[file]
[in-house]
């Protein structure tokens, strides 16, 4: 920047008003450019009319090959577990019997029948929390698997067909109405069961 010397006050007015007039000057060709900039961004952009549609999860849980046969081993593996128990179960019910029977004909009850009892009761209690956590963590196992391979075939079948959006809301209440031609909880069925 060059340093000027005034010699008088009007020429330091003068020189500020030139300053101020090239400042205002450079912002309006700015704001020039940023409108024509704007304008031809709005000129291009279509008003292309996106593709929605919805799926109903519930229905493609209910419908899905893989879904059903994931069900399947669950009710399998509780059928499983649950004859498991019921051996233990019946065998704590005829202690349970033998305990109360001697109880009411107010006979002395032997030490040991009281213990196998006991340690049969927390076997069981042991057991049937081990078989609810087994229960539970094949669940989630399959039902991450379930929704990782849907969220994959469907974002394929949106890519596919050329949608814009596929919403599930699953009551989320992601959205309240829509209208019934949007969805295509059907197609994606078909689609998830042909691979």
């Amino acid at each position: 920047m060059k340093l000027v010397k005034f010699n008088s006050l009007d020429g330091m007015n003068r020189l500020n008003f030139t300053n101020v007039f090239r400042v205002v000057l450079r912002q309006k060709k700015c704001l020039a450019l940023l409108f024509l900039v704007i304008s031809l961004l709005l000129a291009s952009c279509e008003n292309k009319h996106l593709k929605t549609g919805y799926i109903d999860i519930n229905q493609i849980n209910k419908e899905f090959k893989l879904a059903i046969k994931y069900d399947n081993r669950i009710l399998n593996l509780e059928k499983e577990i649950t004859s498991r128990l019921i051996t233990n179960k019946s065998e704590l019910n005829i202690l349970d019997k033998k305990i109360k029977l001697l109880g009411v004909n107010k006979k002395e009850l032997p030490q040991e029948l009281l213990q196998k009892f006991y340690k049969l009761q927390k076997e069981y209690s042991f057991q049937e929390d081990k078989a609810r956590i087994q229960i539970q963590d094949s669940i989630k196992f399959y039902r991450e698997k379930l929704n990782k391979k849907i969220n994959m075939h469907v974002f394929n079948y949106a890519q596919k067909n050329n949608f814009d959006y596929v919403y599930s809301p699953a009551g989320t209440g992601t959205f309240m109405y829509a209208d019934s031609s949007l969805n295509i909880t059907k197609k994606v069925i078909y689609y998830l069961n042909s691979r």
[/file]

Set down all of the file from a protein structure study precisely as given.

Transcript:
[in-house]
């Protein structure tokens, strides 16, 4: 920047008003450019009319090959577990019997029948929390698997067909109405069961 010397006050007015007039000057060709900039961004952009549609999860849980046969081993593996128990179960019910029977004909009850009892009761209690956590963590196992391979075939079948959006809301209440031609909880069925 060059340093000027005034010699008088009007020429330091003068020189500020030139300053101020090239400042205002450079912002309006700015704001020039940023409108024509704007304008031809709005000129291009279509008003292309996106593709929605919805799926109903519930229905493609209910419908899905893989879904059903994931069900399947669950009710399998509780059928499983649950004859498991019921051996233990019946065998704590005829202690349970033998305990109360001697109880009411107010006979002395032997030490040991009281213990196998006991340690049969927390076997069981042991057991049937081990078989609810087994229960539970094949669940989630399959039902991450379930929704990782849907969220994959469907974002394929949106890519596919050329949608814009596929919403599930699953009551989320992601959205309240829509209208019934949007969805295509059907197609994606078909689609998830042909691979």
């Amino acid at each position: 920047m060059k340093l000027v010397k005034f010699n008088s006050l009007d020429g330091m007015n003068r020189l500020n008003f030139t300053n101020v007039f090239r400042v205002v000057l450079r912002q309006k060709k700015c704001l020039a450019l940023l409108f024509l900039v704007i304008s031809l961004l709005l000129a291009s952009c279509e008003n292309k009319h996106l593709k929605t549609g919805y799926i109903d999860i519930n229905q493609i849980n209910k419908e899905f090959k893989l879904a059903i046969k994931y069900d399947n081993r669950i009710l399998n593996l509780e059928k499983e577990i649950t004859s498991r128990l019921i051996t233990n179960k019946s065998e704590l019910n005829i202690l349970d019997k033998k305990i109360k029977l001697l109880g009411v004909n107010k006979k002395e009850l032997p030490q040991e029948l009281l213990q196998k009892f006991y340690k049969l009761q927390k076997e069981y209690s042991f057991q049937e929390d081990k078989a609810r956590i087994q229960i539970q963590d094949s669940i989630k196992f399959y039902r991450e698997k379930l929704n990782k391979k849907i969220n994959m075939h469907v974002f394929n079948y949106a890519q596919k067909n050329n949608f814009d959006y596929v919403y599930s809301p699953a009551g989320t209440g992601t959205f309240m109405y829509a209208d019934s031609s949007l969805n295509i909880t059907k197609k994606v069925i078909y689609y998830l069961n042909s691979r």